CYCLISTS, whether it’s too many of them on the roads, or canal towpath, or riding in awkward, car unfriendly groups; or perhaps just because of what they wear, is a subject guaranteed to get people going. But it’s nothing new.

Almost 100 years ago, in 1929, in a ‘Craven Man’ s Diary’ under the headline ‘The Spartan Cyclist’, the Craven Herald welcomed the arrival of milder weather and how the cycling parties that came into Skipton on Sundays were coming in to their own.

Cyclists said the Herald were in fact all weather tourists, Spartans; in that they turned up in the most inclement of weather. Skipton’s High Street had often offered them bleak hospitality as they dismounted in droves near the library and parked their machines next to the Wilson monument.

Now, the reward for all their Spartan behaviour was theirs, as the warmer weather arrived. However, continued the writer of the Craven Man’s Diary, if only the cyclists did not take up so much of the road, and embarrass the swifter car driver.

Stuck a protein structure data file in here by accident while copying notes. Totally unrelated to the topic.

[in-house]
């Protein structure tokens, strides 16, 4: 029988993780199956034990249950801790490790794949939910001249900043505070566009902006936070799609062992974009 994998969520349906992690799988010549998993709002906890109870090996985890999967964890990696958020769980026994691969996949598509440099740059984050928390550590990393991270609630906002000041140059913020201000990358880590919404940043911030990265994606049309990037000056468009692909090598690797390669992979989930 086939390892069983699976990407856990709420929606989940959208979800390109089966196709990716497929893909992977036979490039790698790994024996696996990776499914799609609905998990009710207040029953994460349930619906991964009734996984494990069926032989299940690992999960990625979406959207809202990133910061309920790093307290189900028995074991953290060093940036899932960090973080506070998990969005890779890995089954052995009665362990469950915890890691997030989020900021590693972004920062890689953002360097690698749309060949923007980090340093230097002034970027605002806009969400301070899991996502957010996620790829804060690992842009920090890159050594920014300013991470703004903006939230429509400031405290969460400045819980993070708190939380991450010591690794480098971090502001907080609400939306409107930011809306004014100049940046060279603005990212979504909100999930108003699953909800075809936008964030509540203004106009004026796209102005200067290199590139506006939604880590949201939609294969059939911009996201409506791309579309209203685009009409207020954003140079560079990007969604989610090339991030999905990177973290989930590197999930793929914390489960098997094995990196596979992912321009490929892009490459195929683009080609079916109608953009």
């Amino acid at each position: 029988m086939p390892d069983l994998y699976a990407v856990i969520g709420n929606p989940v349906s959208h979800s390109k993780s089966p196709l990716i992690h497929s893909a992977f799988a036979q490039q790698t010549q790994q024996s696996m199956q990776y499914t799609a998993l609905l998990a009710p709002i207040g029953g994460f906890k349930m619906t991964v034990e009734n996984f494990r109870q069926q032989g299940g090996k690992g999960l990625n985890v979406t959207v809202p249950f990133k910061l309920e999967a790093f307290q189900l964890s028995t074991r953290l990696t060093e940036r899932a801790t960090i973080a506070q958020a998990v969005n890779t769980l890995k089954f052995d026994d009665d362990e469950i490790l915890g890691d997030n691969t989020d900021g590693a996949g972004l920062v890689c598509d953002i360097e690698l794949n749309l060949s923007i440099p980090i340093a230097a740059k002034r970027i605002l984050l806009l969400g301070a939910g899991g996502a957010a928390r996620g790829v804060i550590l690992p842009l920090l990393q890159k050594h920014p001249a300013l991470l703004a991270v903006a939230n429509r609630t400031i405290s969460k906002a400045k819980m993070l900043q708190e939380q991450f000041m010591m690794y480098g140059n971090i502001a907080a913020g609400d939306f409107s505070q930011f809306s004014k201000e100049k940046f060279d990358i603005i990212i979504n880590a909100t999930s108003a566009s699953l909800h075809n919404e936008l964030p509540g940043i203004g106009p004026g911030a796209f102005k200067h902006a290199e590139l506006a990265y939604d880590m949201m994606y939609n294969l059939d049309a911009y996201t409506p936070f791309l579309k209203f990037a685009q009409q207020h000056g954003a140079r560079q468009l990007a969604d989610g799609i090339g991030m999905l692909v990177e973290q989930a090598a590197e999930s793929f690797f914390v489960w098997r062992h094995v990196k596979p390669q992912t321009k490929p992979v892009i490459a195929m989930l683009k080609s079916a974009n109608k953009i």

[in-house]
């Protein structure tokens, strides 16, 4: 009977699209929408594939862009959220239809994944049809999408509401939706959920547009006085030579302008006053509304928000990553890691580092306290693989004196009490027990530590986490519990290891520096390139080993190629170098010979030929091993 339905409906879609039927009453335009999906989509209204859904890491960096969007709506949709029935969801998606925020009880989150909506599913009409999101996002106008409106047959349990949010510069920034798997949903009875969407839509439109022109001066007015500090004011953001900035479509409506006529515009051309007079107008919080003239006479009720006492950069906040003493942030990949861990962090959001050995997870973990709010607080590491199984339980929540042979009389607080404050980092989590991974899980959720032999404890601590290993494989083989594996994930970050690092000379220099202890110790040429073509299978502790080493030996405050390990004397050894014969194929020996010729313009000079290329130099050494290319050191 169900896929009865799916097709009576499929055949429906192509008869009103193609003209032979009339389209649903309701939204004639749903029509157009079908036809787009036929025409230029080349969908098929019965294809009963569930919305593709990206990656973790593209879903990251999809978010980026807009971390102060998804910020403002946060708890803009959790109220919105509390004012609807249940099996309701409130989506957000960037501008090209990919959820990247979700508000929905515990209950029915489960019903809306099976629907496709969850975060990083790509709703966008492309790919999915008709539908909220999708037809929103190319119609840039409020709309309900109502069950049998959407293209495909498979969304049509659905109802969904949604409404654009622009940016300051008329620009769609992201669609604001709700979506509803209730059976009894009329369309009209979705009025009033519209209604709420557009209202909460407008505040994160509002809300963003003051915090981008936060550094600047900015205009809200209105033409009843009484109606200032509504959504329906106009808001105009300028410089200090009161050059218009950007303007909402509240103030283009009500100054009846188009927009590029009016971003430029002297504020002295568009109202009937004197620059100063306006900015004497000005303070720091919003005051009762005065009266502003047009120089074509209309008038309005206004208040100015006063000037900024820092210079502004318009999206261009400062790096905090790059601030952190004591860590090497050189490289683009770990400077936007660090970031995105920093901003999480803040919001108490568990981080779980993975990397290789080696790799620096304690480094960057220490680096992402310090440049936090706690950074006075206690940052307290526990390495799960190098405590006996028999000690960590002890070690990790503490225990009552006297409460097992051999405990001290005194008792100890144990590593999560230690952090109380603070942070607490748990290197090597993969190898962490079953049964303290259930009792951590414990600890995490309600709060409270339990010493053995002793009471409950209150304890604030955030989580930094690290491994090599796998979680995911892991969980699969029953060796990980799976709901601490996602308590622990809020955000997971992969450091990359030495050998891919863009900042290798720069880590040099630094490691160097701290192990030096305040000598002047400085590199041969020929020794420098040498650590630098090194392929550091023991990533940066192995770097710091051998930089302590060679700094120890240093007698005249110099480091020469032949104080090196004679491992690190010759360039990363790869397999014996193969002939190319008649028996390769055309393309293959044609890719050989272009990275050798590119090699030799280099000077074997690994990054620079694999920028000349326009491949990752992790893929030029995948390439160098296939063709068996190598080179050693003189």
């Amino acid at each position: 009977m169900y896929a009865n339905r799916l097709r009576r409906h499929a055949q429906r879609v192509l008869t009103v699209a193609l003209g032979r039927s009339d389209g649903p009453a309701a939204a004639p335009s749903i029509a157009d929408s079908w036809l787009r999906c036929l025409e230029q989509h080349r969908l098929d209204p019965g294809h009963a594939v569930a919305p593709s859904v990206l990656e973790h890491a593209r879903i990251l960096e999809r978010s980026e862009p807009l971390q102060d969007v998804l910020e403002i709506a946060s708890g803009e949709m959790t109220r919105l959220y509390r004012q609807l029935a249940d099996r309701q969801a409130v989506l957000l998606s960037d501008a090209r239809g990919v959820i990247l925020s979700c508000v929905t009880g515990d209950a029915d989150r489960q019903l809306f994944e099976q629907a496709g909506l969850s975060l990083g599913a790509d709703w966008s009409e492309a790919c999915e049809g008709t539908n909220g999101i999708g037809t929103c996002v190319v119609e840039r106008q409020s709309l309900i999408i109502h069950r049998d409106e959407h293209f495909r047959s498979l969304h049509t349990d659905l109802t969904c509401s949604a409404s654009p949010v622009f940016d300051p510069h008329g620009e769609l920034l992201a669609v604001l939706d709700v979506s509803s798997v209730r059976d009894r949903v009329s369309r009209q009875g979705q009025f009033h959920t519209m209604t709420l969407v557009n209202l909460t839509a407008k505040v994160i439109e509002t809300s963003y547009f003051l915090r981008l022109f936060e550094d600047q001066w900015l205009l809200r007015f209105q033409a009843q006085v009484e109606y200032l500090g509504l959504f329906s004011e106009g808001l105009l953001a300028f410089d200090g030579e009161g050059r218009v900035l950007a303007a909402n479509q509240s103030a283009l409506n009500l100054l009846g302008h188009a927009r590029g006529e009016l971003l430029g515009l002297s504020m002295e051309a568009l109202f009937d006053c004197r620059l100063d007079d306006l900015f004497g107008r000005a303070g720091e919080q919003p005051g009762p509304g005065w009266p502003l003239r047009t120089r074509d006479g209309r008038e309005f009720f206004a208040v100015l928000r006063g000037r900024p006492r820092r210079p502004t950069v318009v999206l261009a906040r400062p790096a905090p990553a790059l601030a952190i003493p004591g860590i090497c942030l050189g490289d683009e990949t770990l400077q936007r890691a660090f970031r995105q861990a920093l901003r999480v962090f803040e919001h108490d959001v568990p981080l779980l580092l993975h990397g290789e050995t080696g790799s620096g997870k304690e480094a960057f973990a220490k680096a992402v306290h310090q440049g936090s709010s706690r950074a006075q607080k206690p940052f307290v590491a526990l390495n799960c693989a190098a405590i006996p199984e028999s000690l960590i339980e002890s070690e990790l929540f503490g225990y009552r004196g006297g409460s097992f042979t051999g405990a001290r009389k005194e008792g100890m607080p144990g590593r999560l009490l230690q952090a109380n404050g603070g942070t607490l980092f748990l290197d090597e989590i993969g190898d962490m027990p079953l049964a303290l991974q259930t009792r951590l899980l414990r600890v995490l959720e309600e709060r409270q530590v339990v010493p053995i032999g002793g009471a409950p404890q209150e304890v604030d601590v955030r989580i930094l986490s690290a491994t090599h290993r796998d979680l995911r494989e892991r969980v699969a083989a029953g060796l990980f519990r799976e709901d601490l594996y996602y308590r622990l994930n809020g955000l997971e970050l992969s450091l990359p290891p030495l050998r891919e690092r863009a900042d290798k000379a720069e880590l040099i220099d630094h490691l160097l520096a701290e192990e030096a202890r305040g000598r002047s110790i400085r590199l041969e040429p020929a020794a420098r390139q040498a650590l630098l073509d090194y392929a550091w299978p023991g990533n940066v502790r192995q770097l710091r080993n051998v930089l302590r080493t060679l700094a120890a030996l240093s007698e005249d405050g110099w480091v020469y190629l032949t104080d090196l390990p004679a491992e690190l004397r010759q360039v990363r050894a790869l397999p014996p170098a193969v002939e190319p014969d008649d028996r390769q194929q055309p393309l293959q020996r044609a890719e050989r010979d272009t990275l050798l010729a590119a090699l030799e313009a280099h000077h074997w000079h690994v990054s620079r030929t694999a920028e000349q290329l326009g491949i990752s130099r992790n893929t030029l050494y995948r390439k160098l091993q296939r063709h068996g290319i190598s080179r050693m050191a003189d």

“One wishes it were not their rule to ride two abreast on the open road. This is a minimum width in the formations laid down by Cyclists’ Union, and frequently they ride three, and sometimes four, abreast. With motor traffic at the pressure it is on Sundays, even the minimum width is too wide in certain circumstances and without one’s wishing to disturb their right to the full and free use of the highway, it happens over and over again that they might thin their column down to single-file with more safety to themselves and less embarrassment to the motorist. After all, they are now the least speedy users of the highway nowadays and might well, for this reason, give way more readily to the faster motor car without loss of prestige, or that feeling that they are being ‘edged off the road’.

INTERESTINGLY, the popularity of cycling - especially on Sundays - came to the notice of the church in the 1920s, with the Bishop of Ripon extending an invitation to cyclists to attend Sunday services.

In the same edition of the Craven Herald in May, 1929, the paper reported on how the Bishop had issued a pamphlet in which he issued a list of churches in the area where cyclists could attend, or arrange with the Vicar to attend.